Aerobic activities require a steady supply of oxygen for energy production; these activities involve large muscle groups, sustained rhythmic activity, and increase the heart rate to a target level to increase cardiovascular fitness. Endurance activities like brisk walking, running, cycling, swimming, and cross-country skiing are aerobic activities; using cardio gym equipment — such as the stair climber, rower, and elliptical — also offers a great aerobic workout.
In contrast, anaerobic activities are fueled by an energy system (glycolysis) that doesn’t require oxygen. This system generally produces enough energy for a burst of high-intensity activity lasting approximately 1-3 minutes. Sprinting and lifting weights for a set of 8-10 reps are examples of activities that rely primarily on anaerobic sources of energy.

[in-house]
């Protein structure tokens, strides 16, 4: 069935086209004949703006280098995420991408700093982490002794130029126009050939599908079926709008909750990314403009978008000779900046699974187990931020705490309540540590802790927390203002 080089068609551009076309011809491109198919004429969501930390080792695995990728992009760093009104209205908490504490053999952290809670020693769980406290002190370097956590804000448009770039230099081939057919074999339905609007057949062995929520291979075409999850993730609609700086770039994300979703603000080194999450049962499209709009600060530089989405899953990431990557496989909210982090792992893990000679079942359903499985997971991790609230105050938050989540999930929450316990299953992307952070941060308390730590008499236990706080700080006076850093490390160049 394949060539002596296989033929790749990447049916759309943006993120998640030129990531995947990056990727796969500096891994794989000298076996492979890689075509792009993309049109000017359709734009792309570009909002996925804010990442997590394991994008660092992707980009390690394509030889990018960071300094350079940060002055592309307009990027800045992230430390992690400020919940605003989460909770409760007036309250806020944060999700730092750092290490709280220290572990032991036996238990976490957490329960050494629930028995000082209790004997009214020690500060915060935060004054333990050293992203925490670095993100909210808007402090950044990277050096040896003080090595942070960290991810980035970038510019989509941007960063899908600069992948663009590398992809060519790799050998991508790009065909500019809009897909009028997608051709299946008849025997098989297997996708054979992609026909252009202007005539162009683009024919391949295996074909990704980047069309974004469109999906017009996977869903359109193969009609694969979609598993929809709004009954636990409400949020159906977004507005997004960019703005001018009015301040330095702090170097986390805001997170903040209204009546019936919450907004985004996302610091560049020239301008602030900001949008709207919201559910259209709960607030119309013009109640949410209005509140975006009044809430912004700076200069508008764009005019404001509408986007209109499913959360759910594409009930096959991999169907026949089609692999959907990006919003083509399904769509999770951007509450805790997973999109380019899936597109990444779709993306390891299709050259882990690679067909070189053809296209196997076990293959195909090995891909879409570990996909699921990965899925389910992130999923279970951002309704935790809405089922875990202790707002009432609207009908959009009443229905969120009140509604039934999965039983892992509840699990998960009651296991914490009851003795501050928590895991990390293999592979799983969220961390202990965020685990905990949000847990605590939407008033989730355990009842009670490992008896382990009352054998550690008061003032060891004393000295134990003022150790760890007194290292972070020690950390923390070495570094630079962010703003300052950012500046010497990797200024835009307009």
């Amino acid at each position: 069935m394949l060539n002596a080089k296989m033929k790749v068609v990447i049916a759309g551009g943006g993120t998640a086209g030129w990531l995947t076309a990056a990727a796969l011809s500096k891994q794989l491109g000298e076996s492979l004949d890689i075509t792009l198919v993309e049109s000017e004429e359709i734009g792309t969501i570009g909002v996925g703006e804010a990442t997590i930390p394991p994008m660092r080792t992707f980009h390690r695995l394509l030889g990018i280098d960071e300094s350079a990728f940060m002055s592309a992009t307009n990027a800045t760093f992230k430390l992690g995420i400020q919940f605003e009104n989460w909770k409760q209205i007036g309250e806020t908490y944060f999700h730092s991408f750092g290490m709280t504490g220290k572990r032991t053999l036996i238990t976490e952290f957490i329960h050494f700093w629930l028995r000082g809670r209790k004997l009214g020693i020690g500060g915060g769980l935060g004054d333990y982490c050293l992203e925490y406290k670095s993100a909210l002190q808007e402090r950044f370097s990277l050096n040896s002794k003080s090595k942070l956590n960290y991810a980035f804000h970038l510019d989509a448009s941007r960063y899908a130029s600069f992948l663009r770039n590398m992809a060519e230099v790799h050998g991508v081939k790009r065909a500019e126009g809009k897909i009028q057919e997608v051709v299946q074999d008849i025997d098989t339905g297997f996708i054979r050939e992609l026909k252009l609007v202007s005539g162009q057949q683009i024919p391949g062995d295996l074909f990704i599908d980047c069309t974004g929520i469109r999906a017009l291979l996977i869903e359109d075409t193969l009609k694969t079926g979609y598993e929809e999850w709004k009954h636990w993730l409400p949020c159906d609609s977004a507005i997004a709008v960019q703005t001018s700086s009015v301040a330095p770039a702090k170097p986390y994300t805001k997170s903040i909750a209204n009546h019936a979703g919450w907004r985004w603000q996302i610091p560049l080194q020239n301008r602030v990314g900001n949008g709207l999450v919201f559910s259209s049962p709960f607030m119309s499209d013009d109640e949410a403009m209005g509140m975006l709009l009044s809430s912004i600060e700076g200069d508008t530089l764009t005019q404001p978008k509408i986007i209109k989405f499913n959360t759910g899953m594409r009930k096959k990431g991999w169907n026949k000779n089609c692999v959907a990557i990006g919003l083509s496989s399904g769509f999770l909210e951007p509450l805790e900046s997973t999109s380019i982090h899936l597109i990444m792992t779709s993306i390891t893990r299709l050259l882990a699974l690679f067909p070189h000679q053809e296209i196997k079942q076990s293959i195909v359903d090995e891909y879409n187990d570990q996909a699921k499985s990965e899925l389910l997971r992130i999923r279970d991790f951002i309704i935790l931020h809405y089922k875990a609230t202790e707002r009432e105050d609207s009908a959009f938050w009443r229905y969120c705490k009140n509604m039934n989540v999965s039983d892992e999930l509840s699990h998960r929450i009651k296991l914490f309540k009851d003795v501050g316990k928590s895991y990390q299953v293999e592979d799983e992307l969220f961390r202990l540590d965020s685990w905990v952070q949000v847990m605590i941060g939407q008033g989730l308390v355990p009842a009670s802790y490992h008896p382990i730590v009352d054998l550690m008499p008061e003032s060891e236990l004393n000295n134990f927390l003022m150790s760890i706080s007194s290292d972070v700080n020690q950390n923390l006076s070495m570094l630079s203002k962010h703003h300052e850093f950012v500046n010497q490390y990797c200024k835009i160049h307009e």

The phosphagen system provides energy for even shorter bouts of high-intensity activity, such as jumping, throwing a ball, a maximal lift, or a sprint lasting about 10 seconds or less.
The beauty of these energy systems is that all three are always in play; the dominating system at any given moment varies depending on the duration and intensity of the activity.